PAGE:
I review submissions for one of the publishers I work for. Unfortunately, I see the same beginner mistakes over and over. Every time I do, I want to email that author and tell him or her to please format submissions correctly! I do have selfish reasons—it’s much easier to read a submission that’s correctly done, but I also want to see these authors succeed. So, because I can’t email all those authors personally, I decided to do this blog.
Some submissions are better than others. Some make me want to cry. Others make me want to tear out what little hair I have left. I started proofreading a manuscript recently for my boss. When I opened the Word file, the first thing I noticed was the font, which was not Times New Roman. No problem, I thought. Easy-peasy. I figured I’d just change the font before printing out the manuscript since I prefer to read in Times New Roman. Changing font on a document is an easy “select all” change.
Lord have mercy! As soon as I changed the font to Times New Roman, other problems in the manuscript immediately jumped out at me, and I realized I was looking at the poorest formatting I’d ever seen on a manuscript. Word has a “show/hide paragraph symbol” feature which allows you to see hard returns and breaks. I always keep this on so I can see what’s happening in a document. Well, dozens of paragraph symbols marched across the page like soldiers advancing on the enemy line.
The author had put a hard return at the end of every line, obviously believing that this was the way to “get to the next line.” What’s a hard return? It’s when you hit the “Enter” key. A hard return is meant to be a paragraph break, not a line break. You don’t need to insert a line break. Word will automatically move your text to the next line when you type, so there’s no reason to hit “Enter” until you get to the end of your paragraph.
The next thing I noticed was that there wasn’t just one hard return at the end of every line, but two! The author apparently knew her manuscript should be doubled spaced, and she was inserting the second hard return so that the text would jump not just one line, but two, thereby making the manuscript “look” double-spaced. Word has a provision for line spacing a document.
Then I noticed the other errors. The author had put spaces before and after her emdashes. In her dialogue, she’d also put a space between the sentence-ending punctuation and the quotation marks. She’d put two spaces at the end of every sentence instead of just one. For some new paragraph indents, she’d hit the space bar five times. And on and on and on.
Thank goodness for Word’s “find and replace” feature, which allowed me to correct most of the formatting errors easily. The hard returns, however, were a problem. I had to delete those one at a time. For a lengthy manuscript, it was a time-consuming chore that took quite a few hours.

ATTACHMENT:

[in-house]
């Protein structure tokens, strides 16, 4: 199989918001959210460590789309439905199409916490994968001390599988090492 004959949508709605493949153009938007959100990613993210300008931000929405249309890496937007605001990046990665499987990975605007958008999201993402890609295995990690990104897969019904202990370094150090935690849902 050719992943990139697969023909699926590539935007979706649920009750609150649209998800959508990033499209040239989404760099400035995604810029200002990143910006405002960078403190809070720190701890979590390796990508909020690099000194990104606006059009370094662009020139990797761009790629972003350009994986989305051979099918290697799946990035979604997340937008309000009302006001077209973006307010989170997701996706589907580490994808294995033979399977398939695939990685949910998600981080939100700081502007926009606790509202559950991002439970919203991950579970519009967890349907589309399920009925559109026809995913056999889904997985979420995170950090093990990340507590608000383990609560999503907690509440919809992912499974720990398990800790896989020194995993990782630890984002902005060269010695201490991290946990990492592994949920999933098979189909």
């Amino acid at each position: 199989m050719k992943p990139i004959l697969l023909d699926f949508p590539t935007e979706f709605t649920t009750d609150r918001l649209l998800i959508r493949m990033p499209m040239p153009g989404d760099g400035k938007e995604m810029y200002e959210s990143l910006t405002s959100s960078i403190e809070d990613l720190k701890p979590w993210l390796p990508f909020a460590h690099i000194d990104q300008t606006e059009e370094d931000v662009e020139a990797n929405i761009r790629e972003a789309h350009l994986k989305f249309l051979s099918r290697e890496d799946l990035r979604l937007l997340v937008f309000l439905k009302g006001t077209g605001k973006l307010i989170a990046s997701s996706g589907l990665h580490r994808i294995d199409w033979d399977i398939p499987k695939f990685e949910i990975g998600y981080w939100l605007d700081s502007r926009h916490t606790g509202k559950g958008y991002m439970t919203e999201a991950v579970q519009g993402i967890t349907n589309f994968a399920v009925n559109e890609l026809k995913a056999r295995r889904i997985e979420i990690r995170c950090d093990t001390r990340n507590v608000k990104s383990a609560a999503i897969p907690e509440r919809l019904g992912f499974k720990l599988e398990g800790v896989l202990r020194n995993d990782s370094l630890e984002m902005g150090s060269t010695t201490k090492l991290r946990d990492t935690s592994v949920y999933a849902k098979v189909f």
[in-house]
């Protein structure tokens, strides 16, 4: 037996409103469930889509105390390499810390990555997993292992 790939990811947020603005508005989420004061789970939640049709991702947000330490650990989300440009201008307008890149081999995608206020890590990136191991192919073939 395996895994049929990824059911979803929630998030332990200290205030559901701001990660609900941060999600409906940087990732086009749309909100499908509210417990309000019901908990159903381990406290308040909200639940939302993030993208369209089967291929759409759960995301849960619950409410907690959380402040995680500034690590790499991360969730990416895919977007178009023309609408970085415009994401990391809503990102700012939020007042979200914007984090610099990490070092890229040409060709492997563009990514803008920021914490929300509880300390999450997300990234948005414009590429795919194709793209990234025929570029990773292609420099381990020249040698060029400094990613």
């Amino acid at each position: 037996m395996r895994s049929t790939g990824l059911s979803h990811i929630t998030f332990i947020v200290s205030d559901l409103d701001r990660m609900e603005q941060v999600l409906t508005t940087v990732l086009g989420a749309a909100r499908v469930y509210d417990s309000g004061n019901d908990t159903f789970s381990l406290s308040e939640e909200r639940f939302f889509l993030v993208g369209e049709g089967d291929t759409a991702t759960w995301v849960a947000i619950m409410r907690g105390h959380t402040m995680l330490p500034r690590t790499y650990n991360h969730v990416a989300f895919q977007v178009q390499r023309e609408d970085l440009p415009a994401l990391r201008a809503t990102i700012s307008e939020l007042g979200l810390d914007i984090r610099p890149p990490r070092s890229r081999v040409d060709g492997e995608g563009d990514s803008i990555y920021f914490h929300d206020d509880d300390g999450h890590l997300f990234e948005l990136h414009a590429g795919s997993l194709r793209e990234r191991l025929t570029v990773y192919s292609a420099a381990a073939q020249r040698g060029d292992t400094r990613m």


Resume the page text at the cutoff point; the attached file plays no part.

Perhaps there are writers who believe that formatting and editing are the job of the publisher, not the author. Some publishers might be more forgiving than others, but don’t think that these things aren’t part of your job as writer. They are! This author was lucky in that I corrected her mistakes for her, but she could have just as easily had the manuscript file returned to her with instructions to clean it up herself.
Ironically, the story in this case was quite good. It was a historical which demonstrated rich detail and obvious research. Clearly the author knew what she was doing in creating the setting, plot and characters, which made me wonder all the more how she could be so unlearned in the other phases of her writing.
Here are a few basic formatting guidelines to follow:
1. Use a common font like Times New Roman in size 11 or 12.
2. Double space your manuscript using your word processor’s line spacing feature.
3. Insert only one space after the end of a sentence, not two.
4. Don’t insert spaces before or after an emdash.
5. Use a hard return only after the end of a paragraph.
6. Italicize foreign words.
7. Italicize internal thoughts.
8. Don’t indent by hitting the space bar.
Big hint: if you use Word, keep the “show paragraph symbol” feature turned on. You’ll be able to see all your returns and breaks. Some people don’t like the distraction of seeing the paragraph symbols on their page, but for me it’s much more of a help than a hindrance.
Here are some additional hints for making submissions that will both show you are a professional and will make editors and agents look upon you with respect instead of rage.
1. First and foremost, follow the submission guidelines for the publisher or agent you’re submitting to. These guidelines can be quite specific.
2. Please put the following information into the header on your submission pages: title, author name and page number. Authors never seem to do this, and it is beyond annoying.
3. Review your submission for typos, misspellings, grammar, and word misuse. Be aware of frequently confused words like “peek/peak” or “compliment/complement.”